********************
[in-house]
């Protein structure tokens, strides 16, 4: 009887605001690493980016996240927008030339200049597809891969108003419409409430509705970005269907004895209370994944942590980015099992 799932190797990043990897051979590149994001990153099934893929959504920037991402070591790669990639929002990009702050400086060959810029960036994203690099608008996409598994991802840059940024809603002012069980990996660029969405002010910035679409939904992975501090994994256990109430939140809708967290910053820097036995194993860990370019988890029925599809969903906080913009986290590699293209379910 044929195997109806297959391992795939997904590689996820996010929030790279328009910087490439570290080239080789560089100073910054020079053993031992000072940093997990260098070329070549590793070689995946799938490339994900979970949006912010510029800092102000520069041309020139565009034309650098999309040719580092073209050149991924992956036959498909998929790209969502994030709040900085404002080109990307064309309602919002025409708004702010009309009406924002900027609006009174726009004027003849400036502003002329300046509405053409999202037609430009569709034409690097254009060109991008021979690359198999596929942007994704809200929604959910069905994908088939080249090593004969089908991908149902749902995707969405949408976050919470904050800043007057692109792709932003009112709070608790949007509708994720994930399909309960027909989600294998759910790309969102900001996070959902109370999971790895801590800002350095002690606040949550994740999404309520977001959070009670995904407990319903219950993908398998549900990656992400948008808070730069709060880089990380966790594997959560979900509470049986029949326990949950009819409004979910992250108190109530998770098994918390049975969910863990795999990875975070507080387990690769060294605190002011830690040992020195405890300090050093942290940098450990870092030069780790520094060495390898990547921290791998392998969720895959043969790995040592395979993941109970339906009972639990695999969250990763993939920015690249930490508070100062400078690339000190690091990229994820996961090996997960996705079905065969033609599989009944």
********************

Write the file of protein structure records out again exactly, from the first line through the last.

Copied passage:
[in-house]
């Protein structure tokens, strides 16, 4: 009887605001690493980016996240927008030339200049597809891969108003419409409430509705970005269907004895209370994944942590980015099992 799932190797990043990897051979590149994001990153099934893929959504920037991402070591790669990639929002990009702050400086060959810029960036994203690099608008996409598994991802840059940024809603002012069980990996660029969405002010910035679409939904992975501090994994256990109430939140809708967290910053820097036995194993860990370019988890029925599809969903906080913009986290590699293209379910 044929195997109806297959391992795939997904590689996820996010929030790279328009910087490439570290080239080789560089100073910054020079053993031992000072940093997990260098070329070549590793070689995946799938490339994900979970949006912010510029800092102000520069041309020139565009034309650098999309040719580092073209050149991924992956036959498909998929790209969502994030709040900085404002080109990307064309309602919002025409708004702010009309009406924002900027609006009174726009004027003849400036502003002329300046509405053409999202037609430009569709034409690097254009060109991008021979690359198999596929942007994704809200929604959910069905994908088939080249090593004969089908991908149902749902995707969405949408976050919470904050800043007057692109792709932003009112709070608790949007509708994720994930399909309960027909989600294998759910790309969102900001996070959902109370999971790895801590800002350095002690606040949550994740999404309520977001959070009670995904407990319903219950993908398998549900990656992400948008808070730069709060880089990380966790594997959560979900509470049986029949326990949950009819409004979910992250108190109530998770098994918390049975969910863990795999990875975070507080387990690769060294605190002011830690040992020195405890300090050093942290940098450990870092030069780790520094060495390898990547921290791998392998969720895959043969790995040592395979993941109970339906009972639990695999969250990763993939920015690249930490508070100062400078690339000190690091990229994820996961090996997960996705079905065969033609599989009944």